Of course, my non-fiction choice has to be The Letters of Samuel Beckett, but I'd also like to mention Kevin Hart's The Dark Gaze: Maurice Blanchot and the Sacred. It was published five years ago but I re-read it this year and was surprised by how much we had changed. Looking forward rather than back, Hart has edited the forthcoming collection of Blanchot's Political Writings. It's scheduled for April, so take Gary Barlow's advice and have a little patience.

Wednesday, December 30, 2009

Hope and oblivion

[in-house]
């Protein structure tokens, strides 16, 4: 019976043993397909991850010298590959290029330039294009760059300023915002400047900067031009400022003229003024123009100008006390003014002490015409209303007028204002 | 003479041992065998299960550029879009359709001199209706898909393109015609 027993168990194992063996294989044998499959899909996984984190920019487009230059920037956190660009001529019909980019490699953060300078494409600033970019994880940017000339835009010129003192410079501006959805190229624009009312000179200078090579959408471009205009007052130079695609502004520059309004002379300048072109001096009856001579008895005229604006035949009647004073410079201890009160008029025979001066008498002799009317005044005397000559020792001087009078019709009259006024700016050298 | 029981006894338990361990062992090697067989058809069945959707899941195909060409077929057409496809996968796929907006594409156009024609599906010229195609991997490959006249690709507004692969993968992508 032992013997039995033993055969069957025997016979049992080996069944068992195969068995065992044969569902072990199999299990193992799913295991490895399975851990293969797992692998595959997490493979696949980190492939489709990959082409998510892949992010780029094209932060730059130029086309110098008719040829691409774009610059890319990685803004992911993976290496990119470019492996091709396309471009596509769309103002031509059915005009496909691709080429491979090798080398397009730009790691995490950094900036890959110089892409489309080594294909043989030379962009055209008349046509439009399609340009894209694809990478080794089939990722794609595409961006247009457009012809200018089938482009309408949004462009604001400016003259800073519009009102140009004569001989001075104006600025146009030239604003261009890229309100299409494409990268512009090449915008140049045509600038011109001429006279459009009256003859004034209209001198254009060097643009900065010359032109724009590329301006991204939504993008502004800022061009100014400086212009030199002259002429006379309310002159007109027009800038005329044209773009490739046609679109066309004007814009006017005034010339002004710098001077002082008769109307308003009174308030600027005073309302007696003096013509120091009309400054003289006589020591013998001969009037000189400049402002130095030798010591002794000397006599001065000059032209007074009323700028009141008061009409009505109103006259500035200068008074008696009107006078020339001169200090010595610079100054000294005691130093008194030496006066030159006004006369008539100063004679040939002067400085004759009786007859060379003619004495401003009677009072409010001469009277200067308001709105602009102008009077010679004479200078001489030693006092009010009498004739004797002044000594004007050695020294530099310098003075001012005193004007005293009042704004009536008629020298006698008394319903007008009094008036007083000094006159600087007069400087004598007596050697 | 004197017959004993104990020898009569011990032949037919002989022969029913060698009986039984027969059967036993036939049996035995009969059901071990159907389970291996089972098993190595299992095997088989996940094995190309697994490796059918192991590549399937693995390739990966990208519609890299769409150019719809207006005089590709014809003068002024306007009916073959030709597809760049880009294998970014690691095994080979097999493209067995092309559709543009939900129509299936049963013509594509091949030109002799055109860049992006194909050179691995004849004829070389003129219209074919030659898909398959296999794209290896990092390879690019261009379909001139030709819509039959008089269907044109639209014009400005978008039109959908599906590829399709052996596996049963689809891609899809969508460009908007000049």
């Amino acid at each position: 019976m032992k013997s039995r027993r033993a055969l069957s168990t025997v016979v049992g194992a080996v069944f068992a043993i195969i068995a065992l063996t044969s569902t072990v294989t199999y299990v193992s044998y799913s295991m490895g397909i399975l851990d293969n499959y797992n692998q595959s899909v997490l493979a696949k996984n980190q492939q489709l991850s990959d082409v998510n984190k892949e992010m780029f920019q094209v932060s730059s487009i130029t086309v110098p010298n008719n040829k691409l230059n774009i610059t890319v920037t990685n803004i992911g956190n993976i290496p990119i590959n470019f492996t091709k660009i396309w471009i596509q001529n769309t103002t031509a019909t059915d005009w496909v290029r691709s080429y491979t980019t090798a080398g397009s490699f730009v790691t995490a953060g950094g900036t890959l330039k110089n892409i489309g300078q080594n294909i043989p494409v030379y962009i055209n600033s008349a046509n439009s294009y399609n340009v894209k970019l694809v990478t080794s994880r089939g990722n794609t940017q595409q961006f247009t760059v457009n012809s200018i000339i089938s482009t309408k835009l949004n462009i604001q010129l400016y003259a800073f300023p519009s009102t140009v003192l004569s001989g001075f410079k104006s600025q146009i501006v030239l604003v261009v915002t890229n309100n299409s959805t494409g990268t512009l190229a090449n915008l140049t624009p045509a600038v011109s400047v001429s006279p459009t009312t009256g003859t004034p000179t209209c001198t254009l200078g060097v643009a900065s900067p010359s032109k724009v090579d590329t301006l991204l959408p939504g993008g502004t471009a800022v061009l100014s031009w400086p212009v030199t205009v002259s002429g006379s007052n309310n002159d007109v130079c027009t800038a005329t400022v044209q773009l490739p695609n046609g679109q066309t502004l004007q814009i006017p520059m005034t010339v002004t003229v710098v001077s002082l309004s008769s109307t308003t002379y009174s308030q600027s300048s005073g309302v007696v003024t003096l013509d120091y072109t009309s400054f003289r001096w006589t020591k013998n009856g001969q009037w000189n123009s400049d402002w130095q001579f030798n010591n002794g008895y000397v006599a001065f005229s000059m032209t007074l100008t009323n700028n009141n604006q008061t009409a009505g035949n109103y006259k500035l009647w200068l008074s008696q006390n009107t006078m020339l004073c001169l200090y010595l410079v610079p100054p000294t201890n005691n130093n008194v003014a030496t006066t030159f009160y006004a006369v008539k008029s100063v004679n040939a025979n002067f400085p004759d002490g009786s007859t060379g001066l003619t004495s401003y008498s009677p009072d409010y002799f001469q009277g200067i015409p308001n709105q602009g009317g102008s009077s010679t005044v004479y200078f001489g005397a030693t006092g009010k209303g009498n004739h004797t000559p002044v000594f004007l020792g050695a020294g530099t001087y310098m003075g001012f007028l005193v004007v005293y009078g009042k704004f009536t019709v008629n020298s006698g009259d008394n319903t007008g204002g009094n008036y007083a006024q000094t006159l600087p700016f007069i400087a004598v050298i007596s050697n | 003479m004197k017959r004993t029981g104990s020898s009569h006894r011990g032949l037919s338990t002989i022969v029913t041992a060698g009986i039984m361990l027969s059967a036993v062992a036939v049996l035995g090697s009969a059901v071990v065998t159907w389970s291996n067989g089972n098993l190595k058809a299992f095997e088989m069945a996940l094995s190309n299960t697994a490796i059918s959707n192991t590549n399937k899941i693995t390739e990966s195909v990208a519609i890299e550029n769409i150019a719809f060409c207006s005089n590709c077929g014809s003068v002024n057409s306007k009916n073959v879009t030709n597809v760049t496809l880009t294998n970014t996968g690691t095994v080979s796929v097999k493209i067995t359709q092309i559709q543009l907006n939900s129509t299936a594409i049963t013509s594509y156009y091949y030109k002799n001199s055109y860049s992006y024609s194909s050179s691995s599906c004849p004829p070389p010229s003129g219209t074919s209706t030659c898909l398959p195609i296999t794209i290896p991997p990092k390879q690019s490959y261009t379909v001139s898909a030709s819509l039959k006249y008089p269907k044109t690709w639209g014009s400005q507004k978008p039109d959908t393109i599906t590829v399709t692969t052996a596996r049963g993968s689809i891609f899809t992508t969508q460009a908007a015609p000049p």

Daily for these final weeks of the year, I have listened to The Morning Paper, the opening song to Smog's 1997 LP Red Apple Falls. Usually this is done as I walk twice a day to and from an office. It's a short song of only forty-one words set to piano, acoustic guitar, hurdy-gurdy drone and reticent trumpet. It sings something simple:

The morning paper is on its way
It's all bad news on every page
So roll right over
And go to sleep
The evening sun will be so sweet

I roll right over
And I have this thing

Red apple falls